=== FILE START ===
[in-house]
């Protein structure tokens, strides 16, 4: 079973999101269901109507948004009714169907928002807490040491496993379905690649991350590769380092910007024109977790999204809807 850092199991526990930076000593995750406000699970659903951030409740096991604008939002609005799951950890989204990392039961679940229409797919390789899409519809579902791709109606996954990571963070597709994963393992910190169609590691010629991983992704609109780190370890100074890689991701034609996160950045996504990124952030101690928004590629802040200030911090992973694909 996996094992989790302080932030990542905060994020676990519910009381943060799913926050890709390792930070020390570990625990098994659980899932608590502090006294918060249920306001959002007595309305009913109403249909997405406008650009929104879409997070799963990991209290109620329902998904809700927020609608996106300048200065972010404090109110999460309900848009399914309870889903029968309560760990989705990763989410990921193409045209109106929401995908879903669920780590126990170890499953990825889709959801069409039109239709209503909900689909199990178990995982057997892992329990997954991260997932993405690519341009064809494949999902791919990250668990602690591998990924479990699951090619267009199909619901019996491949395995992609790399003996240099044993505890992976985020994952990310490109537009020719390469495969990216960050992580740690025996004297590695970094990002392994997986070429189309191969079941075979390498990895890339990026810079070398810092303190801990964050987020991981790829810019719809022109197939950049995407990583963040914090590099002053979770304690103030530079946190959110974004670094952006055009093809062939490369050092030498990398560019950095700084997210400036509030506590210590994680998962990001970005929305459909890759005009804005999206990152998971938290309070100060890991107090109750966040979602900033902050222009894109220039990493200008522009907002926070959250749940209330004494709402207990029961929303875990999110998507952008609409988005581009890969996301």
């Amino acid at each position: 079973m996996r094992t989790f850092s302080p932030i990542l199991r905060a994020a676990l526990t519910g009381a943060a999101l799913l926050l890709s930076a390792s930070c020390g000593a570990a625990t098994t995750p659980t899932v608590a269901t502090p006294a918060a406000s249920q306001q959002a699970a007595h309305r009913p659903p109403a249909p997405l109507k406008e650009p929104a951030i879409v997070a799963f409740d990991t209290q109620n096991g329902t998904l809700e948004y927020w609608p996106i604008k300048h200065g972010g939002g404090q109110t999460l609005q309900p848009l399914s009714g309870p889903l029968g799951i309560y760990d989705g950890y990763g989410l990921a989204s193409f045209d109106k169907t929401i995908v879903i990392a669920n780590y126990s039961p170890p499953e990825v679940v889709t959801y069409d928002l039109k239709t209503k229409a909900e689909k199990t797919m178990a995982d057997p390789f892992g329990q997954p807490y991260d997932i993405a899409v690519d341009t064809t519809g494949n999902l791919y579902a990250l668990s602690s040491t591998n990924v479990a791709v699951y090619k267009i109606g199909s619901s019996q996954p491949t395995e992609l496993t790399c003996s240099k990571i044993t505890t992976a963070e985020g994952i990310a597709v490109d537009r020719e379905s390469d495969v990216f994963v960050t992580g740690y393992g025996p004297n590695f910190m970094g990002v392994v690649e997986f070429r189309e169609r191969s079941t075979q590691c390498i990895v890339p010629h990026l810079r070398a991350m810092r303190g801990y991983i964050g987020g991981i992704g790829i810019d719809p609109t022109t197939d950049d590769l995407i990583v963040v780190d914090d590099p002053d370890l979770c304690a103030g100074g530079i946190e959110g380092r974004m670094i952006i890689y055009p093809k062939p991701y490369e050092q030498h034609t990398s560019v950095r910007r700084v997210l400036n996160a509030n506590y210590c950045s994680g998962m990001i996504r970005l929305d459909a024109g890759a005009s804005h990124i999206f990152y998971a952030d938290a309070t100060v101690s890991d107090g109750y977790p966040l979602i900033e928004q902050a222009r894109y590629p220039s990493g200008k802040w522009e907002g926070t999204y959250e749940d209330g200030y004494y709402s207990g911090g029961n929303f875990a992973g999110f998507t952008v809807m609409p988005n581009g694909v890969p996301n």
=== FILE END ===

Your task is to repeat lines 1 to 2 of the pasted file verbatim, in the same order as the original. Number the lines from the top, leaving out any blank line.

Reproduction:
[in-house]
């Protein structure tokens, strides 16, 4: 079973999101269901109507948004009714169907928002807490040491496993379905690649991350590769380092910007024109977790999204809807 850092199991526990930076000593995750406000699970659903951030409740096991604008939002609005799951950890989204990392039961679940229409797919390789899409519809579902791709109606996954990571963070597709994963393992910190169609590691010629991983992704609109780190370890100074890689991701034609996160950045996504990124952030101690928004590629802040200030911090992973694909 996996094992989790302080932030990542905060994020676990519910009381943060799913926050890709390792930070020390570990625990098994659980899932608590502090006294918060249920306001959002007595309305009913109403249909997405406008650009929104879409997070799963990991209290109620329902998904809700927020609608996106300048200065972010404090109110999460309900848009399914309870889903029968309560760990989705990763989410990921193409045209109106929401995908879903669920780590126990170890499953990825889709959801069409039109239709209503909900689909199990178990995982057997892992329990997954991260997932993405690519341009064809494949999902791919990250668990602690591998990924479990699951090619267009199909619901019996491949395995992609790399003996240099044993505890992976985020994952990310490109537009020719390469495969990216960050992580740690025996004297590695970094990002392994997986070429189309191969079941075979390498990895890339990026810079070398810092303190801990964050987020991981790829810019719809022109197939950049995407990583963040914090590099002053979770304690103030530079946190959110974004670094952006055009093809062939490369050092030498990398560019950095700084997210400036509030506590210590994680998962990001970005929305459909890759005009804005999206990152998971938290309070100060890991107090109750966040979602900033902050222009894109220039990493200008522009907002926070959250749940209330004494709402207990029961929303875990999110998507952008609409988005581009890969996301």